A report in the Financial Times suggests one additional element that may have sparked the blowup:
Qatar paid up to $1B to release members of the Gulf state’s royal family who were kidnapped in Iraq while on a hunting trip, according to people involved in the hostage deal — one of the triggers behind Gulf states’ dramatic decision to cut ties with Doha.Commanders of militant groups and government officials in the region told the Financial Times that Doha spent the money in a transaction that secured the release of 26 members of a Qatari falconry party in southern Iraq and about 50 militants captured by jihadis in Syria. By their telling, Qatar paid off two of the most frequently blacklisted forces of the Middle East in one fell swoop: an al-Qaeda affiliate fighting in Syria and Iranian security officials.
So what’s going on here and what should the United States do? The first step, veteran Middle East watchers suggest, would be to figure out precisely what the Saudis are up to. One former official with Middle East experience counsels that if the object is changing Qatar’s government, we should steer clear of the situation. And if the Saudis and Emirates are successful in forcing a regime change, we should assist in keeping Qatar’s partner Iran at bay. If what they have in mind is really to scare the Qataris, we should join them, the expert urges, with some tough statements about the need to prevent any and all forms of aid and comfort to radical voices.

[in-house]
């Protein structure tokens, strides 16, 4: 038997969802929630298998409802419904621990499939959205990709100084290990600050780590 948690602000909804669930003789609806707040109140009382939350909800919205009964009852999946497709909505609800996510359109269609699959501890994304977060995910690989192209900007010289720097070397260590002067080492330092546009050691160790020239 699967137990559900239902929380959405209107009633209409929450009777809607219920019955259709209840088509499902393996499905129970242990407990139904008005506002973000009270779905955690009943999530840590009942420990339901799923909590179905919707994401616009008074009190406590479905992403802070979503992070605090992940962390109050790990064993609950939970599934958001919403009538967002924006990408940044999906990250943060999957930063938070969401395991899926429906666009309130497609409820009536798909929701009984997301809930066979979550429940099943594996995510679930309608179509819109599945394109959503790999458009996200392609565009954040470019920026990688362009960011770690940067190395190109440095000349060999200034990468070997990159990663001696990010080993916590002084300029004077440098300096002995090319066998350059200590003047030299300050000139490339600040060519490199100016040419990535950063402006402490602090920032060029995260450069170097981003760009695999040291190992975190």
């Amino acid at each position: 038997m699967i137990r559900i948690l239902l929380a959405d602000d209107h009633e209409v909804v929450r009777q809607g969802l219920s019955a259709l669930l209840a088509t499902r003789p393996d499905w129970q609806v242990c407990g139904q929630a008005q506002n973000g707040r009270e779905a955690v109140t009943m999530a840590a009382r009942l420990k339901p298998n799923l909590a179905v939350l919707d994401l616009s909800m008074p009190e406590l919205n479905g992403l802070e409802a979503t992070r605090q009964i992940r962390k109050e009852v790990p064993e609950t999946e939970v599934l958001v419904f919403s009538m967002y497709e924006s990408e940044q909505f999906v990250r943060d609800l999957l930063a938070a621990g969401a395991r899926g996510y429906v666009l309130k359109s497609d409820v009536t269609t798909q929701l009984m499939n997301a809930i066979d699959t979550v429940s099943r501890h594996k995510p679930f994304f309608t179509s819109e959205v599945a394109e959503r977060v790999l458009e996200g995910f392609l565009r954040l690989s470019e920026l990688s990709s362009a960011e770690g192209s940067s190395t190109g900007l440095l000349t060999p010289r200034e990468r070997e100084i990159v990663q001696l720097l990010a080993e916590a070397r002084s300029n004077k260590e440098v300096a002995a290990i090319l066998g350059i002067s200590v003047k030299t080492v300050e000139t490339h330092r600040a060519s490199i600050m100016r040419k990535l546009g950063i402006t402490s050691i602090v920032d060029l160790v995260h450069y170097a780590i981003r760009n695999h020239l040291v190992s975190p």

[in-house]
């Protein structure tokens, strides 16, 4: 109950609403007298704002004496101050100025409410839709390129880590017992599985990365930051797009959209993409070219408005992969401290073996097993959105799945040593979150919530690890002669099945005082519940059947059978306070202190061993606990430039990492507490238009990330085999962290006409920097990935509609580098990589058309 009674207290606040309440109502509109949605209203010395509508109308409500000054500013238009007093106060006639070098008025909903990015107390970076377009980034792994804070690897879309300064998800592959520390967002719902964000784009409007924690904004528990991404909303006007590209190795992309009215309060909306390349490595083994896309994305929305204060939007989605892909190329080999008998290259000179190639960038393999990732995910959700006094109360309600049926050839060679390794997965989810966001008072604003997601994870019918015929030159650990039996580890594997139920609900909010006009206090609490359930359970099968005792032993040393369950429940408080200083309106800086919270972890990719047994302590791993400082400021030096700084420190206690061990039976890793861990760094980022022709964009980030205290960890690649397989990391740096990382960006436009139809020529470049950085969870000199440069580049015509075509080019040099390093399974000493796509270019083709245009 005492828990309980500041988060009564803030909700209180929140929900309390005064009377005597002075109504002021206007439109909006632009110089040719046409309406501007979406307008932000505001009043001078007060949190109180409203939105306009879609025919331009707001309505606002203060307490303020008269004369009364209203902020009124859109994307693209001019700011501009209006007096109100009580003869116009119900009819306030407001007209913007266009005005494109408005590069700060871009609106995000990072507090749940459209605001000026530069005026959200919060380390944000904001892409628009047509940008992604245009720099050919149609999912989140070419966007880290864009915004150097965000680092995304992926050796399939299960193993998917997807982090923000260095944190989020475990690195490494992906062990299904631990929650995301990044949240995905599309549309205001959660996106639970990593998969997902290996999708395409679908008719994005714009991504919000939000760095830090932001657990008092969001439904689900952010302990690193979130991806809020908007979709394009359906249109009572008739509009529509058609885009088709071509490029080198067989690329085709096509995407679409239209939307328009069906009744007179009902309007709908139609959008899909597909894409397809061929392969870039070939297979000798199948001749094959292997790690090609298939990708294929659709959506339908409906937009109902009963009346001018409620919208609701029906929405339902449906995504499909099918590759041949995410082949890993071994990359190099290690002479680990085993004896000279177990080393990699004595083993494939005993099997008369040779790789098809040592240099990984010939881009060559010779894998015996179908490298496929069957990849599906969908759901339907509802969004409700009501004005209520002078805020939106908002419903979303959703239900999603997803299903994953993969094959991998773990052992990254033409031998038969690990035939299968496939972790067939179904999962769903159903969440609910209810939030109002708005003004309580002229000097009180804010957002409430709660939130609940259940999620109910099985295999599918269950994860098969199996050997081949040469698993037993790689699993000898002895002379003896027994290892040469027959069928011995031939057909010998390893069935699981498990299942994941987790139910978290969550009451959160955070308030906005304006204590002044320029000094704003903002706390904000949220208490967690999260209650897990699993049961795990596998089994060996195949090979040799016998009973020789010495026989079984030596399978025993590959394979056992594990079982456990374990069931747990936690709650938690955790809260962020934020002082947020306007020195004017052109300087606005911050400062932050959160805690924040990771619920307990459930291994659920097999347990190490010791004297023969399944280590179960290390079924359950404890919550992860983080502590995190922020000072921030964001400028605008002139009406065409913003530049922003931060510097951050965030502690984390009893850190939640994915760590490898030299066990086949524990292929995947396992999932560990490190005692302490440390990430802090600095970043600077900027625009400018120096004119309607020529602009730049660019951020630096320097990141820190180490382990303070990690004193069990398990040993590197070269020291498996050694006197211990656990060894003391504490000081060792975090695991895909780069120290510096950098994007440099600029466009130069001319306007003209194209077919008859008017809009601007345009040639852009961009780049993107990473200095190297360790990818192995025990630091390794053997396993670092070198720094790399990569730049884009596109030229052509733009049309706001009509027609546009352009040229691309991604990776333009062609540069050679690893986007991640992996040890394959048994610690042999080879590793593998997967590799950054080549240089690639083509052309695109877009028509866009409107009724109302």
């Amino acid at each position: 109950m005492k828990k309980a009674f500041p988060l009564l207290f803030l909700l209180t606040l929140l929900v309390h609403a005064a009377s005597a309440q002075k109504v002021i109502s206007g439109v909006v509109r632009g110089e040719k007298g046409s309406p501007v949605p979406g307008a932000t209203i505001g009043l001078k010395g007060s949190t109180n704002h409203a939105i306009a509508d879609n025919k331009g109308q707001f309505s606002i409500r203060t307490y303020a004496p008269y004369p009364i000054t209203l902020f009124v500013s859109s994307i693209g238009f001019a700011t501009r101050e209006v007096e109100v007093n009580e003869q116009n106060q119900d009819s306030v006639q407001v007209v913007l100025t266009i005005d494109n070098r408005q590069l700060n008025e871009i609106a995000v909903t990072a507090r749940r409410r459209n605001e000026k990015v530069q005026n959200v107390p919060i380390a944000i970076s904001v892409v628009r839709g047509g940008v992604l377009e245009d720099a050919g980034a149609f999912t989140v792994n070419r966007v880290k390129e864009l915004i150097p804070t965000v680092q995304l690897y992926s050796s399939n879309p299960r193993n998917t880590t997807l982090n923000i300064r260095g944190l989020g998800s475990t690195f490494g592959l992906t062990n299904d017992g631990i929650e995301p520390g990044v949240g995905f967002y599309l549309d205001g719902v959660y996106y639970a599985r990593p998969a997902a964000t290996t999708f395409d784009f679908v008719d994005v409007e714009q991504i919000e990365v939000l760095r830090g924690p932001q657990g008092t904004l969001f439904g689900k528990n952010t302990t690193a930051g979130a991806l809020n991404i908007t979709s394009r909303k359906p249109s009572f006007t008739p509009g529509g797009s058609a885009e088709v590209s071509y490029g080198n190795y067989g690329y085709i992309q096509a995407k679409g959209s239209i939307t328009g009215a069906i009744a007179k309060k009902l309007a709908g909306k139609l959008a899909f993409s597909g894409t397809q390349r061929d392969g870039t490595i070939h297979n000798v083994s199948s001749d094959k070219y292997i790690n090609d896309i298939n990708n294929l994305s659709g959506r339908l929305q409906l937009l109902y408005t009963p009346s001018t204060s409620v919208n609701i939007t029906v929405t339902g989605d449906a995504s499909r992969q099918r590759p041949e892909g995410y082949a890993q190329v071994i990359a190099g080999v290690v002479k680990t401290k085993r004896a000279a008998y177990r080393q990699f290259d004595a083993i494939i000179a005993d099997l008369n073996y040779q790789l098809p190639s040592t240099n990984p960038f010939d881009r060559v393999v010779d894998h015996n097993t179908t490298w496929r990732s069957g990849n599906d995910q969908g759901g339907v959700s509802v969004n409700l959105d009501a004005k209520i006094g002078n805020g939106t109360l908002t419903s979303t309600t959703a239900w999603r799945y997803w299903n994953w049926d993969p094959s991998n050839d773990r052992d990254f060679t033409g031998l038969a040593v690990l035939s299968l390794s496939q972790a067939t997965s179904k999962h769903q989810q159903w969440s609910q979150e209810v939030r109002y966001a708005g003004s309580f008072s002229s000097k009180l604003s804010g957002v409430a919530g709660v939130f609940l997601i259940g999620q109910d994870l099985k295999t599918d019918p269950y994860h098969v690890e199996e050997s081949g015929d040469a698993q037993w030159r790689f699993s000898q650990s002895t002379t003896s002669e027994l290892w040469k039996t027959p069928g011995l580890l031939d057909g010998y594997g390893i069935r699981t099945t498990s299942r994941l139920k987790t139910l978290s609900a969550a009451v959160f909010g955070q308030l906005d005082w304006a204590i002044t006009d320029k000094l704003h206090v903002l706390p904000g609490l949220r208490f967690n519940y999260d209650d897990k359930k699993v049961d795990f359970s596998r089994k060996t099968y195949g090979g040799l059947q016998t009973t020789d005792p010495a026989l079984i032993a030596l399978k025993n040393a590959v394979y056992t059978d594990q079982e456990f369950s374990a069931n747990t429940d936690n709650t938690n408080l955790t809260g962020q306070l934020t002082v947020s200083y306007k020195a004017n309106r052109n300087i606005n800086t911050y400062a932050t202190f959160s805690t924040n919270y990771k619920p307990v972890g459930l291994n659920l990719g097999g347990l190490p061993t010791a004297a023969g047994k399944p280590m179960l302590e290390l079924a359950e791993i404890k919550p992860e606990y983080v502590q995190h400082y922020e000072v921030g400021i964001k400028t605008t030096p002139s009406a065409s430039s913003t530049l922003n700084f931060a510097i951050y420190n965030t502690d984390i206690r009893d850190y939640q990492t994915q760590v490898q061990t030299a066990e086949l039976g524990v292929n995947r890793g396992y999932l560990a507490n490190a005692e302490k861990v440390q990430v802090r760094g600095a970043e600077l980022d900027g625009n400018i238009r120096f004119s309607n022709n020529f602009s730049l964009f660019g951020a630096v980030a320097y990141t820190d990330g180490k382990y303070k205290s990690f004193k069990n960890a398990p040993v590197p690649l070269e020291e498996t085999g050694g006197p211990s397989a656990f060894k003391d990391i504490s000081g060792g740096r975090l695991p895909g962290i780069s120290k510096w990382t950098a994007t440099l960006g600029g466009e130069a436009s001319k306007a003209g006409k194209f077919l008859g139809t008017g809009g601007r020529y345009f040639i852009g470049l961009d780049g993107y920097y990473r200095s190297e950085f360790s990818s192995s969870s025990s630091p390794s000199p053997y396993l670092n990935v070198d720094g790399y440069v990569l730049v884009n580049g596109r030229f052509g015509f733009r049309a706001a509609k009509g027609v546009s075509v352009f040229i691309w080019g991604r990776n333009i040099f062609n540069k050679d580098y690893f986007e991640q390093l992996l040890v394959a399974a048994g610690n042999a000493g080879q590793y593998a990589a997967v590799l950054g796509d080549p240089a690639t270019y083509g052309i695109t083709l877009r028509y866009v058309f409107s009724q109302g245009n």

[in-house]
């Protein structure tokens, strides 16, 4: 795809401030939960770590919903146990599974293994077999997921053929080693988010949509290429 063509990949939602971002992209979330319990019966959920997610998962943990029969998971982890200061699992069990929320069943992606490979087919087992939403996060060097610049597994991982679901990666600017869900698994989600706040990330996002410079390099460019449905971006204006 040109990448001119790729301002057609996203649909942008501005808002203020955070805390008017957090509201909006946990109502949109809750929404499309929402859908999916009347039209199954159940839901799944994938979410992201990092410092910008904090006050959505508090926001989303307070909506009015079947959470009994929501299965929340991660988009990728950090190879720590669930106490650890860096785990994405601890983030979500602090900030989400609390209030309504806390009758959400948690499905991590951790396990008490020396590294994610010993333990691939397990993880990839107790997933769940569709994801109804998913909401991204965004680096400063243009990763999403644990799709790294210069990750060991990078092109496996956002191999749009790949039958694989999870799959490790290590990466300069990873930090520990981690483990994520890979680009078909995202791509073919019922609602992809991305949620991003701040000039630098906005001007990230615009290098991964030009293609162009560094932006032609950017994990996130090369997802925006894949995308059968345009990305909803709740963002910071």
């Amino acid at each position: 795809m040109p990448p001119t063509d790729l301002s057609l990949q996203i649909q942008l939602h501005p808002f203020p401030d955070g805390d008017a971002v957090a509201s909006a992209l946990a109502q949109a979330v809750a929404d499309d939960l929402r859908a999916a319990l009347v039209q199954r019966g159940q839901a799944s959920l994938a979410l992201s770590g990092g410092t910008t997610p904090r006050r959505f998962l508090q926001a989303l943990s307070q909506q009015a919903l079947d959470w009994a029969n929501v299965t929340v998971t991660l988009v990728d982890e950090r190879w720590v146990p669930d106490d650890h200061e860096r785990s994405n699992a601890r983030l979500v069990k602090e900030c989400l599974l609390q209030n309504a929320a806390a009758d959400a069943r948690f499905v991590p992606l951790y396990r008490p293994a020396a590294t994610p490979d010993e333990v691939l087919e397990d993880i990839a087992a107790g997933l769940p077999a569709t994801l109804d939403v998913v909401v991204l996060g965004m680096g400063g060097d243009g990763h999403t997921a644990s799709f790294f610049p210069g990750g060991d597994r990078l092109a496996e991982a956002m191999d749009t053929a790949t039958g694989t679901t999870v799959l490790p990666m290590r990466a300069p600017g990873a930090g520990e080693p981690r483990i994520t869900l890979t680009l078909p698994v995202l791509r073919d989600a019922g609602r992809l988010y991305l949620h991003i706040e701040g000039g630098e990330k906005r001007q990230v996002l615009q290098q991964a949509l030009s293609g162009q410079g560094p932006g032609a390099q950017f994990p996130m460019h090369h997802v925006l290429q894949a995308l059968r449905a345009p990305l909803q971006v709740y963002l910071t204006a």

Asked about the development, “Secretary of State Rex Tillerson and Defense Secretary Jim Mattis, traveling in Australia on Monday, asserted that the developments would not affect the U.S.-led coalition fighting Sunni extremist groups in the Middle East.”
We should hope not, but here’s a perfect example of the administration’s delinquency in filling key spots. The Trump administration has not appointed its own ambassadors to any of the countries involved, even Saudi Arabia. It has not nominated its own assistant secretary for the Bureau of Near Eastern Affairs. (“Acting” officials fill the spots for now.) Edelman observes that “this is only one example of many. [The administration] should be represented everywhere. “
That’s certainly not the case. No nominee has even been named for the vast majority of the 120 political positions available to be filled at the State Department. With no undersecretaries or assistant secretaries of his own, Tillerson relies on a handful of staffers, who are attempting to run a giant department. If you spend your time running around to put out fires every day, deliberate planning and careful examination of issues fall by the wayside. And when additional issues or real crises are added to the mix, harried aides simply do not have the bandwidth to handle them.
The administration for now is nonchalant about the split among our Sunni allies. Perhaps it will get lucky, and this will quickly resolve itself without hampering our effort to defeat Sunni jihadists and without tempting Iran to intervene. However, no State Department should operate on the hope and the prayer that small problems won’t grow or unexpected emergencies never arise. History tells us quite the opposite.